Nintendo Labo: that crazy old Kyoto company wrong-foots us all yet again

Did you see the Nintendo Labo reveal trailer? Nuts, isn’t it? When I heard Nintendo would be making a big announcement, I certainly didn’t expect it would be cardboard toys that you could plug your Switch into.

But like all good ideas, it immediately makes you wonder ‘why didn’t anyone else think of that’? Not only does building carboard houses, pianos and robots seem like a lot of fun in itself, there’s also that added dimension of interactivity afforded by the Switch – I was particularly intrigued by the little insect robot that the Joy-Cons plug into. I mean, look at it – YOU CONTROL THE CONTROLLERS WITH THE SCREEN. The world has turned on its head, and it’s wonderful.

I also like the way that the game cartridge not only gives instructions on how to build the models, but also gives detailed explanations of how they work, too. I think this will be particularly fascinating – as well as very educational for the young ‘uns. Apparently the Labo piano works by using the IR camera on the Joy-Con, which detects the presence of reflective tape attached to the keys. When the key is pressed, the tape is exposed, and the Switch creates the note. Ingenious.

I was also impressed with just how complex some of the models are, with interlocking elastic-band pulleys and articulated cardboard joints. Just check out this still from the video of what looks like the interior of a Labo steering wheel. There’s some serious cardboard construction going on there.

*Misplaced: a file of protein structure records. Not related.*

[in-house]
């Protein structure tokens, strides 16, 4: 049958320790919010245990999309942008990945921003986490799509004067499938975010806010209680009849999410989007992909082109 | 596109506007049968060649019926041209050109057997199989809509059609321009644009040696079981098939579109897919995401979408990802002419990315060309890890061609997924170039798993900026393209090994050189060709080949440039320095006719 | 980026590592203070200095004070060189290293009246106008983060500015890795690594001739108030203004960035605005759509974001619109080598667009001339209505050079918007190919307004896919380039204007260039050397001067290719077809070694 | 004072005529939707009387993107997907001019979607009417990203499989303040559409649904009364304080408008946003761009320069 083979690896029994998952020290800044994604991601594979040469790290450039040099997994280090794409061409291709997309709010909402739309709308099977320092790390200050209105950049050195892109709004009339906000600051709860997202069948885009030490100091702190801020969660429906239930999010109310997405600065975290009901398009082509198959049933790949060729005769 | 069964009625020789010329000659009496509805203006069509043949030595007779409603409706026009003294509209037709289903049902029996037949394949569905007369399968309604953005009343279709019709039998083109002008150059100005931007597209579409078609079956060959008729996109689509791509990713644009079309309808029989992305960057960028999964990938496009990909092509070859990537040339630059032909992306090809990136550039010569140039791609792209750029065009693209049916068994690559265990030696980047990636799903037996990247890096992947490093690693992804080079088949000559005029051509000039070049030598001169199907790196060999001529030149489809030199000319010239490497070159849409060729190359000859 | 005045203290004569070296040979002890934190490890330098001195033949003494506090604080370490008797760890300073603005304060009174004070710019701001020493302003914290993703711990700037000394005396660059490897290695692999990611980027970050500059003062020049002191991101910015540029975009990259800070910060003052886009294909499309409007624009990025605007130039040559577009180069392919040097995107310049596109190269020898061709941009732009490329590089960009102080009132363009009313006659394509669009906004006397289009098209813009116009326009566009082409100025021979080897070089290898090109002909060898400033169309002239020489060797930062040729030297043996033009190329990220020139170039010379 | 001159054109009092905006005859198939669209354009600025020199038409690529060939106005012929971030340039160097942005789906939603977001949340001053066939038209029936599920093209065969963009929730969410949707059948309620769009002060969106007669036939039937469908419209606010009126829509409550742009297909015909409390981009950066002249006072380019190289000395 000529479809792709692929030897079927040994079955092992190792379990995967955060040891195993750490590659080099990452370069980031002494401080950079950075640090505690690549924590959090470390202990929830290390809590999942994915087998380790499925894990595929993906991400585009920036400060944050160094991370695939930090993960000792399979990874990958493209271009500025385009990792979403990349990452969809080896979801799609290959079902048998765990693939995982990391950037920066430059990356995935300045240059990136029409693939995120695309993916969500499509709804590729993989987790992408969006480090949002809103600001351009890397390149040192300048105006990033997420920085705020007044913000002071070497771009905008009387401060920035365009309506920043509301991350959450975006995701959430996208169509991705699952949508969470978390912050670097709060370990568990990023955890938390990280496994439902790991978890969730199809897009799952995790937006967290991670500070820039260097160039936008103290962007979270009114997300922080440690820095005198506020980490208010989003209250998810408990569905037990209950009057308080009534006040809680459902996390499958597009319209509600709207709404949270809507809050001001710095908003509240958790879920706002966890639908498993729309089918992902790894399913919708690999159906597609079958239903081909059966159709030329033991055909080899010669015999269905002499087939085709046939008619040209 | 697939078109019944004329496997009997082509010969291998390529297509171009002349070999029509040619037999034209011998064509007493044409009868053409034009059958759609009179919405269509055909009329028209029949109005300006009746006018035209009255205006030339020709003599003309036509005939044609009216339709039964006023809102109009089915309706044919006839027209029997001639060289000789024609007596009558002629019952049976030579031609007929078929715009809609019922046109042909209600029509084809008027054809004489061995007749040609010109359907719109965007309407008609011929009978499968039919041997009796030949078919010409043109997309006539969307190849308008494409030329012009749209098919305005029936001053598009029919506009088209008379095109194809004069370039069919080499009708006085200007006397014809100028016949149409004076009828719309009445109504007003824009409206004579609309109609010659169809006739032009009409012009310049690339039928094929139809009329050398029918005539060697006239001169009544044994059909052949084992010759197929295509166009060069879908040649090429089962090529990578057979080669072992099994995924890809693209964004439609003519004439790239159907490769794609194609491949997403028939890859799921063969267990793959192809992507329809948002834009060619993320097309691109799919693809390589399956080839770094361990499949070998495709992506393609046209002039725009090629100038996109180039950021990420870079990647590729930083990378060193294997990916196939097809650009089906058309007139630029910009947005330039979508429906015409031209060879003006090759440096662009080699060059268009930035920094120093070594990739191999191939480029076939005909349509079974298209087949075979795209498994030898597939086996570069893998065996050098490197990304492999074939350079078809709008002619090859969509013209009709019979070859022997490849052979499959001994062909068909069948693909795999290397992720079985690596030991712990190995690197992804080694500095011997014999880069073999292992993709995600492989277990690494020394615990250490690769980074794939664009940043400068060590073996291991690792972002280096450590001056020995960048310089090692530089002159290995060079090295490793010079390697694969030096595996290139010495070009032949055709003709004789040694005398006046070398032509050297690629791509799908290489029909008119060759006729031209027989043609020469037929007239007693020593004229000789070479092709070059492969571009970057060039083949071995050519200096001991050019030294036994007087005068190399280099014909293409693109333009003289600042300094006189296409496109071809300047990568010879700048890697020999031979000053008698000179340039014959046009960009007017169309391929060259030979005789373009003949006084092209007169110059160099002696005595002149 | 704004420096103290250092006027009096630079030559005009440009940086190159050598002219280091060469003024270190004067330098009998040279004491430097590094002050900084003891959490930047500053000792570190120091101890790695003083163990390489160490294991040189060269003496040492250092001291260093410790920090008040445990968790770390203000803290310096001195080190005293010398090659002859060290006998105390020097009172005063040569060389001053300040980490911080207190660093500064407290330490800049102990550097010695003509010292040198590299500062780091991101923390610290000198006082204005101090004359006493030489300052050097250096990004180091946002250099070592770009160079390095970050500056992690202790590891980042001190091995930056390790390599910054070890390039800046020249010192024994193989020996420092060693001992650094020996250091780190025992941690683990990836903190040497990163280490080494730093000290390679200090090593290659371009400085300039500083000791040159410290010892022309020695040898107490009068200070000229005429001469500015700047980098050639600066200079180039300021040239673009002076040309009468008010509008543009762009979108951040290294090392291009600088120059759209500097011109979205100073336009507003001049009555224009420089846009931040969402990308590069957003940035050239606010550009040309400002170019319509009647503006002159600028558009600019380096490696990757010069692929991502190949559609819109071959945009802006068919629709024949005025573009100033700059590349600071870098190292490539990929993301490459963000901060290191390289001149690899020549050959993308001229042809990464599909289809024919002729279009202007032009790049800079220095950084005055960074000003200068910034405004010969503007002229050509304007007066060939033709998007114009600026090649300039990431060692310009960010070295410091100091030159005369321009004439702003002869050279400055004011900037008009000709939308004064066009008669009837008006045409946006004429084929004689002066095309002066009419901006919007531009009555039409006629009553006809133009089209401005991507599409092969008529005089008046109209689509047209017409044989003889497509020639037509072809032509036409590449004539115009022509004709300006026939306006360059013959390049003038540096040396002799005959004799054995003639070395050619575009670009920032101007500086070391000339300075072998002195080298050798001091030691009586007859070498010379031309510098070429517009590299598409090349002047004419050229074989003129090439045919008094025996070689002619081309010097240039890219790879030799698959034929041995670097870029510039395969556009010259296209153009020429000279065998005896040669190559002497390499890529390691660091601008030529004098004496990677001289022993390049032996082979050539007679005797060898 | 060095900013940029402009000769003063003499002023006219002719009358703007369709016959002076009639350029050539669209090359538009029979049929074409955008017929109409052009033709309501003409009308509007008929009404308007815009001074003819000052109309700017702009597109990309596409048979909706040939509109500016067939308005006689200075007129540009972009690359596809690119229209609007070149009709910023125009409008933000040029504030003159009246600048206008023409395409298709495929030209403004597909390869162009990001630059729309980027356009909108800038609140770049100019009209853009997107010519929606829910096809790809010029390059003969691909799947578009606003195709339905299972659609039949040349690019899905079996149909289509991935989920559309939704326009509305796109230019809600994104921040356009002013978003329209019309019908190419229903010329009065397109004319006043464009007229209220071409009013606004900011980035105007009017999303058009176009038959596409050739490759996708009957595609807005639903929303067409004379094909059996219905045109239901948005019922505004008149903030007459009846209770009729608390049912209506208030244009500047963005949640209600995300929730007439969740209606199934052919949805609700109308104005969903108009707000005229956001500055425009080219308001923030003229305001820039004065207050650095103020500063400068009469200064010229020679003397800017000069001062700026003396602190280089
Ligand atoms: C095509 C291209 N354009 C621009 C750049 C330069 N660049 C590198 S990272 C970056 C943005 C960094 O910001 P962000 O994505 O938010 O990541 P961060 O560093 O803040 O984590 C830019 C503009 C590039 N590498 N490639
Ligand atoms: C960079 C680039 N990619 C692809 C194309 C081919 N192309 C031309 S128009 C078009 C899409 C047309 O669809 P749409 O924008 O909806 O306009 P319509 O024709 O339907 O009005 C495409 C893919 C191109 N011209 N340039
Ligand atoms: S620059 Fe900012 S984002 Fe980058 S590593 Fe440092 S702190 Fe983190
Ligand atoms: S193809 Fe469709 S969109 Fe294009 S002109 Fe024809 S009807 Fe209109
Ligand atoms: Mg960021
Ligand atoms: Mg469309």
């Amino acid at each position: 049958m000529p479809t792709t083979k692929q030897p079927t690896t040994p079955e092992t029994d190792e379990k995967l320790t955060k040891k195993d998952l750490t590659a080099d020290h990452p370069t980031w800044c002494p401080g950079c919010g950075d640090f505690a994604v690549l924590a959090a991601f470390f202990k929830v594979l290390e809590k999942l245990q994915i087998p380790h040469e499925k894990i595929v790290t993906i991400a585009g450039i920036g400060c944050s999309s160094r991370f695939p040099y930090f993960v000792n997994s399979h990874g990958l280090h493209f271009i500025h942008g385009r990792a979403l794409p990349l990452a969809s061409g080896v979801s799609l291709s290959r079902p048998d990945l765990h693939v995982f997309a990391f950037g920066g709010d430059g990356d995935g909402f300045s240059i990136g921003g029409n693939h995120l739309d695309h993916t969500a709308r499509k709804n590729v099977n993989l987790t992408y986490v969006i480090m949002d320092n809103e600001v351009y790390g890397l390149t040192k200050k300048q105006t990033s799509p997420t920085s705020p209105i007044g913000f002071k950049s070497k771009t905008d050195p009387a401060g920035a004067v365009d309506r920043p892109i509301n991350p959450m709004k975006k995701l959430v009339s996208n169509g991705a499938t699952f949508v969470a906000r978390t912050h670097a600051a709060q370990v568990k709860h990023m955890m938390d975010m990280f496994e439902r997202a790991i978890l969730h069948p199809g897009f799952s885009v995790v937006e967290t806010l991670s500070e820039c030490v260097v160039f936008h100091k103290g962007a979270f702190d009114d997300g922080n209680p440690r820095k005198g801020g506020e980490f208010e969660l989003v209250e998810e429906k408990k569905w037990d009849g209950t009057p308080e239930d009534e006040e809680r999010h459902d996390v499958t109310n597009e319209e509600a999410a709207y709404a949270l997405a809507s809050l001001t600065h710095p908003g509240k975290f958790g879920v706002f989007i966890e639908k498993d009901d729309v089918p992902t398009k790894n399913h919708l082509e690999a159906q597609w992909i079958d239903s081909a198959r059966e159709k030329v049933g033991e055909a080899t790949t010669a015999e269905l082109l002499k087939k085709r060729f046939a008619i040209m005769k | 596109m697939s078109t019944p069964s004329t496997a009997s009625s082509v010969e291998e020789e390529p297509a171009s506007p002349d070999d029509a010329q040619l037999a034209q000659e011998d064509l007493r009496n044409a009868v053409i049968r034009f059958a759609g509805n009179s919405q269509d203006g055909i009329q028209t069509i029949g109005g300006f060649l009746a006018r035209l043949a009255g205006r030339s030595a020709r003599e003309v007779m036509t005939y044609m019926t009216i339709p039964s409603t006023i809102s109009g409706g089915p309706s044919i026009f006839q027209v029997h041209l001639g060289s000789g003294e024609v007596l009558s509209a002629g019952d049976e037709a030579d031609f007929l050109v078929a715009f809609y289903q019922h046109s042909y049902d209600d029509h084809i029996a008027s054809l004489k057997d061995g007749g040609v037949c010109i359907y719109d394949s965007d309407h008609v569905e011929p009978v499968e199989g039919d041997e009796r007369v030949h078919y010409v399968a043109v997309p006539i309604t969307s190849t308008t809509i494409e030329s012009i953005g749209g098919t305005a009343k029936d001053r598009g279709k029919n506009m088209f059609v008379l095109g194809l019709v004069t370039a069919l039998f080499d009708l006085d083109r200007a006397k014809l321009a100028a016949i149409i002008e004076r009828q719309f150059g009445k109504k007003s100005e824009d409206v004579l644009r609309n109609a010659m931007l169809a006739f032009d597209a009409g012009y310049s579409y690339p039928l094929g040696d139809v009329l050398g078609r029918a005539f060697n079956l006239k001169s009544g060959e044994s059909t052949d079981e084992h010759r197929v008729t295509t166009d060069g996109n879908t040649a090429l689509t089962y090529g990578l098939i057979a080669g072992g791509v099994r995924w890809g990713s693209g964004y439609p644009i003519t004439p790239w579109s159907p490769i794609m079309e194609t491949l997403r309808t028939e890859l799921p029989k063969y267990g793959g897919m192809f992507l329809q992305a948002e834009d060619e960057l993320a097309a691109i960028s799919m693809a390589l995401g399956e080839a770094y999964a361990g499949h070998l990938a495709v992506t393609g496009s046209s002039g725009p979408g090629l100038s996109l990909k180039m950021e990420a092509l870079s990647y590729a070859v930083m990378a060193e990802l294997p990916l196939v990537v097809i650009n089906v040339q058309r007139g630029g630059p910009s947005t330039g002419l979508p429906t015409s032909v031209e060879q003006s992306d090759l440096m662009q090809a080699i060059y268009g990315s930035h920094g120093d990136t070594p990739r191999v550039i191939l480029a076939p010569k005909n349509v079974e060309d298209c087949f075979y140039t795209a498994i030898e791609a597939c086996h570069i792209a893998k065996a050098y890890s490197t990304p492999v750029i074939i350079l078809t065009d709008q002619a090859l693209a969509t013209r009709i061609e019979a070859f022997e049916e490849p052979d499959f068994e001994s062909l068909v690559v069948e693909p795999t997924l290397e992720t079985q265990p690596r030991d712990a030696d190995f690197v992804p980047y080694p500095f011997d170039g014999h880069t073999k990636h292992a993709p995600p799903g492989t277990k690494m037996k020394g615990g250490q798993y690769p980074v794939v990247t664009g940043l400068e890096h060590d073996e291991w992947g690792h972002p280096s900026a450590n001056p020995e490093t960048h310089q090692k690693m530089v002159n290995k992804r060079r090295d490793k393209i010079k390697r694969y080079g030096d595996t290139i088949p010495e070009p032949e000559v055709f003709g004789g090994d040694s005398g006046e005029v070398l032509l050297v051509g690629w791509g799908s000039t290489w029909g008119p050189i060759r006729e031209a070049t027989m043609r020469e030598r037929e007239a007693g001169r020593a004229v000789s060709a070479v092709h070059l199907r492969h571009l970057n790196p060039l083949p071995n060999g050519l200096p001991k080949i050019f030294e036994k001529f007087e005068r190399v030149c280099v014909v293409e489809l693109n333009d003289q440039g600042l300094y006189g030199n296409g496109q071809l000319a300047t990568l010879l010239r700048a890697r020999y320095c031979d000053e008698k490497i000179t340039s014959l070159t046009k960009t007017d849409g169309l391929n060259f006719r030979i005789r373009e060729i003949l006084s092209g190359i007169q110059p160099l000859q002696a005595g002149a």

Then there’s the potential for customisation – Nintendo has already revealed a range of tape and stickers that can be used to customise each creation, but I can’t wait to see what designs the creative community can come up with. The scope for what can be done is enormous. I fully expect to be astounded by unexpected user-created designs when the sets go on sale on 20th April.

A few people have pointed out that cardboard is inherently destructible, and that these creations won’t last long in the hands of children. But then again, cardboard can be surprisingly sturdy, and the beauty is that it’s repairable – and repairing it in clever ways just adds to the creativity. Plus, you can always get some new bits of cardboard and cut out replacement parts – or even build a whole new model.

Nintendo Labo is going to be big. It’s the perfect thing for Switch-owning adults to do with their kids – or even without the kids. I for one can’t wait to get stuck into building my own cardboard piano.

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